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From the editor
Insights and opinions from our readers
Who needs spiders? An arachnoid-mimicking device turns out strong, light, flexible fibers.
A powered elbow brace developed at MIT allows patients with spinal-cord injuries to bend and extend their arms under their own control.
A free program called Dashboard constantly combs through your e-mail, calendar, address book, word-processing, and browser programs and brings together information related to your current tasks before you even know you want it.
3M is developing nonsilicon radio-frequency identification chips that could be cheaply integrated into shampoo bottles, soup cans, and other products.
Battery-hogging, static-ridden cell phones could soon be a thing of the past.
An unobtrusive, brick-sized box analyzes the footstep patterns of the elderly to detect when they have fallen and to give early warning of certain diseases.
Photo sharing emerges as one of the fastest-growing Web applications.
Japan’s strategy: enhance conventional devices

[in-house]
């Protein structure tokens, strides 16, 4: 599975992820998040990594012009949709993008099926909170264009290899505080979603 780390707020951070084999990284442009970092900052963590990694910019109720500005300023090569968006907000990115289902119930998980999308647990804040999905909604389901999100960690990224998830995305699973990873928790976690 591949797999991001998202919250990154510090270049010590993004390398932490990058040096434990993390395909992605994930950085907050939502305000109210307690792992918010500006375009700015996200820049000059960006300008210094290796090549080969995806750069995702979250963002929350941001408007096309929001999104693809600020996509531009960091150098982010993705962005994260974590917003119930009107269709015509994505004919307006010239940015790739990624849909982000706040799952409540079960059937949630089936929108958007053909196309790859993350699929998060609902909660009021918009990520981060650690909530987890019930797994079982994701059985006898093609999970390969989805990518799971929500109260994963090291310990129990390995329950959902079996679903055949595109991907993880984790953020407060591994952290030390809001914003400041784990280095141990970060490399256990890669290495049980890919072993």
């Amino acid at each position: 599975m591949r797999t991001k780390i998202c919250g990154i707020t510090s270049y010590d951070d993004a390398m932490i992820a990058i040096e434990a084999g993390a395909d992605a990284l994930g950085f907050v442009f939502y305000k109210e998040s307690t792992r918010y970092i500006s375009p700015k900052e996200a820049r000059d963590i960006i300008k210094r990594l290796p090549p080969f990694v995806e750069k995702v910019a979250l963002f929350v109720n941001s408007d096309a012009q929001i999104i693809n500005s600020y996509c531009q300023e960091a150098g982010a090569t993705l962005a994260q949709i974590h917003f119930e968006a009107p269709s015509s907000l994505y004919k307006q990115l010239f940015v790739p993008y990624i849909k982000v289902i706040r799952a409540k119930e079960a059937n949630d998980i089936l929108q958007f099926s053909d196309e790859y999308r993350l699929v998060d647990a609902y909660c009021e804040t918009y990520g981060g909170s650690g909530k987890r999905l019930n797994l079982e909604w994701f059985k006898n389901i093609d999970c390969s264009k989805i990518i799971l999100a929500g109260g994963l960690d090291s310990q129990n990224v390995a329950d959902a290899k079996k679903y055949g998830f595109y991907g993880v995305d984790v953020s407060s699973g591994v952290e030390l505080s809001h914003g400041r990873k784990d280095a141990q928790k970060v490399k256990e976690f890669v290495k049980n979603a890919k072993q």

A new generation of micromachines could transform everything from eye surgery to cell-phone reception.
Add Wi-Fi access to garbage collection and police protection as services that that many municipalities now regard as essential amenities.
Japan promotes first mass use in residences
Researchers in Sweden have smashed through previous Internet speed records, sending 840 gigabytes (the equivalent of about 200 DVD movies) in less than 30 minutes.
…and other key developments in the technology and business of the ultra-tiny.
Reginald Denny made movies with Alfred Hitchcock and Abbott and Costello-and he built the U.S. Army’s first robot plane.
Robotics inventor Stephen Jacobsen demonstrates an exoskeleton that provides superhuman strength.
Meet a creator of high-tech, electrically active fabrics who shows plenty of scrap.
Tablet PCs are convenient and cleverly designed, but there’s no need to trash your old laptop just yet.
As data gets cheaper to collect, smart innovators will manufacture their own serendipity.
Procter and Gamble’s Sandra R. Hughes on whether radio identification tags are a threat to privacy.
Determina’s software provides maintenance-free protection against computer worms.
How the latest digital-camera sensors create sharper color photographs.